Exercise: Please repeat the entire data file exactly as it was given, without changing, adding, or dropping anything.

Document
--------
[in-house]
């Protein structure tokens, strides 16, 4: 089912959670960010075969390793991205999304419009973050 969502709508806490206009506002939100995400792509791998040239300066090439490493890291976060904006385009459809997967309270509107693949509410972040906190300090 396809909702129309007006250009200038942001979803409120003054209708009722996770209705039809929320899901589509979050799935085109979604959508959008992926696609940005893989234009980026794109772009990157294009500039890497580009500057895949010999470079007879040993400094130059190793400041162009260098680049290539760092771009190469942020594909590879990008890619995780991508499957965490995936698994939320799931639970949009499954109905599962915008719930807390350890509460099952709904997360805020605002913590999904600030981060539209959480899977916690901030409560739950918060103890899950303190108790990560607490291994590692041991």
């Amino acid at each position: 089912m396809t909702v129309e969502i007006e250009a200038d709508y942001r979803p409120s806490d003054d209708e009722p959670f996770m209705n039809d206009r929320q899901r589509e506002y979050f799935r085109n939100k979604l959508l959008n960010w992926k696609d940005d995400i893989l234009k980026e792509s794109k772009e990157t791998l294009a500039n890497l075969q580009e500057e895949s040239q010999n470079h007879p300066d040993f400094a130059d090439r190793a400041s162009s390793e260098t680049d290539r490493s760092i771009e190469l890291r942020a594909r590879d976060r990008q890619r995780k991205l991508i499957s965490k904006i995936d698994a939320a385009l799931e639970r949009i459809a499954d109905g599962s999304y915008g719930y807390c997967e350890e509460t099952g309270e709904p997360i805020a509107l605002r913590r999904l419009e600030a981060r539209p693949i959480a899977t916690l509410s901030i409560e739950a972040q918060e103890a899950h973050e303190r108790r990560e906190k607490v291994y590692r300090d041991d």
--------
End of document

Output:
[in-house]
């Protein structure tokens, strides 16, 4: 089912959670960010075969390793991205999304419009973050 969502709508806490206009506002939100995400792509791998040239300066090439490493890291976060904006385009459809997967309270509107693949509410972040906190300090 396809909702129309007006250009200038942001979803409120003054209708009722996770209705039809929320899901589509979050799935085109979604959508959008992926696609940005893989234009980026794109772009990157294009500039890497580009500057895949010999470079007879040993400094130059190793400041162009260098680049290539760092771009190469942020594909590879990008890619995780991508499957965490995936698994939320799931639970949009499954109905599962915008719930807390350890509460099952709904997360805020605002913590999904600030981060539209959480899977916690901030409560739950918060103890899950303190108790990560607490291994590692041991």
């Amino acid at each position: 089912m396809t909702v129309e969502i007006e250009a200038d709508y942001r979803p409120s806490d003054d209708e009722p959670f996770m209705n039809d206009r929320q899901r589509e506002y979050f799935r085109n939100k979604l959508l959008n960010w992926k696609d940005d995400i893989l234009k980026e792509s794109k772009e990157t791998l294009a500039n890497l075969q580009e500057e895949s040239q010999n470079h007879p300066d040993f400094a130059d090439r190793a400041s162009s390793e260098t680049d290539r490493s760092i771009e190469l890291r942020a594909r590879d976060r990008q890619r995780k991205l991508i499957s965490k904006i995936d698994a939320a385009l799931e639970r949009i459809a499954d109905g599962s999304y915008g719930y807390c997967e350890e509460t099952g309270e709904p997360i805020a509107l605002r913590r999904l419009e600030a981060r539209p693949i959480a899977t916690l509410s901030i409560e739950a972040q918060e103890a899950h973050e303190r108790r990560e906190k607490v291994y590692r300090d041991d």